FutureWire - futurism and emerging technology

Tuesday, September 21, 2004

Are Cell Phones Screwing Up Polls?

You've surely heard about the wide discrepancy in some of the recent surveys for the Presidential campaign, with some showing a dead heat between Bush and Kerry, while others give Bush a comfortable lead. One intersting explanation is that pollsters are missing out on a significant bloc of voters: those who have cell phones but no land line. FCC rules prohibit pollsters from making unsolicited calls to mobile phones. However, the number of people--young adults, mostly--who opt for a mobile phone instead of a land line is growing. New rules allowing cell phone customers to keep their numbers will likely exacerbate this trend, making phone-based random surveys less and less reliable.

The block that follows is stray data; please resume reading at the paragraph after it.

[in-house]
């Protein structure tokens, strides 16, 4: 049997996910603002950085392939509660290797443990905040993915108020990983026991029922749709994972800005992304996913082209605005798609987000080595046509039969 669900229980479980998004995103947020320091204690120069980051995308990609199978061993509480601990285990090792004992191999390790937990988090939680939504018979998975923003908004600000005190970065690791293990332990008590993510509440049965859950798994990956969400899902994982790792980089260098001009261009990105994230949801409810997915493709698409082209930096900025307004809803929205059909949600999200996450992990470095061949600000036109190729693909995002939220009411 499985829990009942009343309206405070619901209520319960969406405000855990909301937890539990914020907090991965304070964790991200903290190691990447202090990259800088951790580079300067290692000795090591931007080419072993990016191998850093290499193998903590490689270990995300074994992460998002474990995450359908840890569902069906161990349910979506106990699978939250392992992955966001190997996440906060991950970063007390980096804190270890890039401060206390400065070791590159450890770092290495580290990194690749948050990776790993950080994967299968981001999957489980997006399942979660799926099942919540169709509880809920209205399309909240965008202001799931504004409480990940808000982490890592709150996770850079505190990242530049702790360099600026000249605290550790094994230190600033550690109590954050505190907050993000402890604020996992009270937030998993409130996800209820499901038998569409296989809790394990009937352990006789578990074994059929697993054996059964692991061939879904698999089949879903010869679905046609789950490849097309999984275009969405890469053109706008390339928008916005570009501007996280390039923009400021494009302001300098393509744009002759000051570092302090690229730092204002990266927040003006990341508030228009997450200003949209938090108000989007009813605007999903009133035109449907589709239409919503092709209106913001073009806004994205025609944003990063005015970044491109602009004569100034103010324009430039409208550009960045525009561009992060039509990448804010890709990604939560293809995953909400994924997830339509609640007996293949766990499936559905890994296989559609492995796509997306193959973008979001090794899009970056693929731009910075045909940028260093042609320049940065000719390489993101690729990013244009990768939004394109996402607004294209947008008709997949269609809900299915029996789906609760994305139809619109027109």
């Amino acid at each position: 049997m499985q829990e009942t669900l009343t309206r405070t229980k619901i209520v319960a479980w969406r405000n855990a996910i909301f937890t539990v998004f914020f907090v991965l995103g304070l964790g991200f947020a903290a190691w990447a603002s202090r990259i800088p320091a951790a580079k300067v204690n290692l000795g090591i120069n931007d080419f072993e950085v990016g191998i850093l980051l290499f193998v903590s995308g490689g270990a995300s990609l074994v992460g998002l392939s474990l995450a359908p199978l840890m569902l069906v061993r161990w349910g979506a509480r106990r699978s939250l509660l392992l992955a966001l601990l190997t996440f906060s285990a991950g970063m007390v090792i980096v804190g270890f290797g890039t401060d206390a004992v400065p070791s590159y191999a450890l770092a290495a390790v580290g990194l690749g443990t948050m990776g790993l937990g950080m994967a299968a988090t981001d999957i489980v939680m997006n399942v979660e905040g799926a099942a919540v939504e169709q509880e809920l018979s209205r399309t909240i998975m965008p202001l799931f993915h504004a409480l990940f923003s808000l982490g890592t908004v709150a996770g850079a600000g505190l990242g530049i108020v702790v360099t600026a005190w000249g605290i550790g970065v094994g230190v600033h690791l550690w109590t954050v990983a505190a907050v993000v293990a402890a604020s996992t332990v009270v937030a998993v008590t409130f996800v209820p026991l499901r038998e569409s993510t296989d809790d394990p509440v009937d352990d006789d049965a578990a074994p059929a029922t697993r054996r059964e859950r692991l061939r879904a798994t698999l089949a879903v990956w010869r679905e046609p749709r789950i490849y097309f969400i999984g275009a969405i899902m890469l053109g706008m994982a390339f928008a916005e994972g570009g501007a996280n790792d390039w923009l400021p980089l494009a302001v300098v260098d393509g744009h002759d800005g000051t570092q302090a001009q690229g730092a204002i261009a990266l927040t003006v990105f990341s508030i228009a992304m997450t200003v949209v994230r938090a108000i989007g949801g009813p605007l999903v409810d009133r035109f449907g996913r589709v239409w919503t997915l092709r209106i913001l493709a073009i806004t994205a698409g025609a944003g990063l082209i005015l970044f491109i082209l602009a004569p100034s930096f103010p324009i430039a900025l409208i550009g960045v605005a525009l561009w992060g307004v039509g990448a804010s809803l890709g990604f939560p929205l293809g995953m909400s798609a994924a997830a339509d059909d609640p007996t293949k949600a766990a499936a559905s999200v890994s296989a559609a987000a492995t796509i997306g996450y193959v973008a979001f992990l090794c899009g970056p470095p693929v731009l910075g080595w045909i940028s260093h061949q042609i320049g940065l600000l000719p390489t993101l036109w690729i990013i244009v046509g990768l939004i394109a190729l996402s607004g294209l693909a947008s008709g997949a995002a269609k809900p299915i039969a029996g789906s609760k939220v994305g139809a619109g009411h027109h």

This issue confounds pollsters in another way. Because they must omit any number that might be a cell phone, pollsters are less able to use automated dialing systems, returning to manual dialing. This was my first job out of college... and believe me, it was no fun!

So what's the solution? Some have proposed a national opt-in list that would give pollsters permission to call cell phones. Others are suggesting a return to door-to-door and "man on the street" polling. I can't imagine any of these solutions being successful this day and age.

Pollsters, by the way, are exempt from restrictions imposed by the federal Do Not Call Registry.